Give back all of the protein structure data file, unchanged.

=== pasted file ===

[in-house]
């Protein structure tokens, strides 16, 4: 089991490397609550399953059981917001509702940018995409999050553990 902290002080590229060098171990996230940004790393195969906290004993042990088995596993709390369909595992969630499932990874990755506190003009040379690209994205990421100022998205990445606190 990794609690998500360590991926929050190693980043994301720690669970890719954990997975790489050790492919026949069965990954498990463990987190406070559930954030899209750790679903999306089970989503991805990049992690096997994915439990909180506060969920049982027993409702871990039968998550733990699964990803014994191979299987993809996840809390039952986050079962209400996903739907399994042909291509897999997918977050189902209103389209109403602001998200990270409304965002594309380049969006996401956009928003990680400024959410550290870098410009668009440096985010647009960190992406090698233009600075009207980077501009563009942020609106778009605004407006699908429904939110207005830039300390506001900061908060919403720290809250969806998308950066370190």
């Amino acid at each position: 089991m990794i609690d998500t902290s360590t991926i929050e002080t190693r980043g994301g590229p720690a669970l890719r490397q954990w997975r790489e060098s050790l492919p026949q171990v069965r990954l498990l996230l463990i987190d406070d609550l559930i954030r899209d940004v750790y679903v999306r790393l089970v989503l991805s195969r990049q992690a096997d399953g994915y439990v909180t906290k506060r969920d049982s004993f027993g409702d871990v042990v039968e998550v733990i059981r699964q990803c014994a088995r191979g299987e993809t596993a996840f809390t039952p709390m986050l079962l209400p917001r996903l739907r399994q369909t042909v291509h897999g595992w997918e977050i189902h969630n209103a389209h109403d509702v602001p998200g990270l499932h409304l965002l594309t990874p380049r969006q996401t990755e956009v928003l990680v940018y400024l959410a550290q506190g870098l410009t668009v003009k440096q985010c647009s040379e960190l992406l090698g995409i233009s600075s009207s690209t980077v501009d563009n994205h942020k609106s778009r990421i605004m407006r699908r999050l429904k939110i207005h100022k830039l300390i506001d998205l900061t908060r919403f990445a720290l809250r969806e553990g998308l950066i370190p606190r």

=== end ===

[in-house]
């Protein structure tokens, strides 16, 4: 089991490397609550399953059981917001509702940018995409999050553990 902290002080590229060098171990996230940004790393195969906290004993042990088995596993709390369909595992969630499932990874990755506190003009040379690209994205990421100022998205990445606190 990794609690998500360590991926929050190693980043994301720690669970890719954990997975790489050790492919026949069965990954498990463990987190406070559930954030899209750790679903999306089970989503991805990049992690096997994915439990909180506060969920049982027993409702871990039968998550733990699964990803014994191979299987993809996840809390039952986050079962209400996903739907399994042909291509897999997918977050189902209103389209109403602001998200990270409304965002594309380049969006996401956009928003990680400024959410550290870098410009668009440096985010647009960190992406090698233009600075009207980077501009563009942020609106778009605004407006699908429904939110207005830039300390506001900061908060919403720290809250969806998308950066370190």
């Amino acid at each position: 089991m990794i609690d998500t902290s360590t991926i929050e002080t190693r980043g994301g590229p720690a669970l890719r490397q954990w997975r790489e060098s050790l492919p026949q171990v069965r990954l498990l996230l463990i987190d406070d609550l559930i954030r899209d940004v750790y679903v999306r790393l089970v989503l991805s195969r990049q992690a096997d399953g994915y439990v909180t906290k506060r969920d049982s004993f027993g409702d871990v042990v039968e998550v733990i059981r699964q990803c014994a088995r191979g299987e993809t596993a996840f809390t039952p709390m986050l079962l209400p917001r996903l739907r399994q369909t042909v291509h897999g595992w997918e977050i189902h969630n209103a389209h109403d509702v602001p998200g990270l499932h409304l965002l594309t990874p380049r969006q996401t990755e956009v928003l990680v940018y400024l959410a550290q506190g870098l410009t668009v003009k440096q985010c647009s040379e960190l992406l090698g995409i233009s600075s009207s690209t980077v501009d563009n994205h942020k609106s778009r990421i605004m407006r699908r999050l429904k939110i207005h100022k830039l300390i506001d998205l900061t908060r919403f990445a720290l809250r969806e553990g998308l950066i370190p606190r």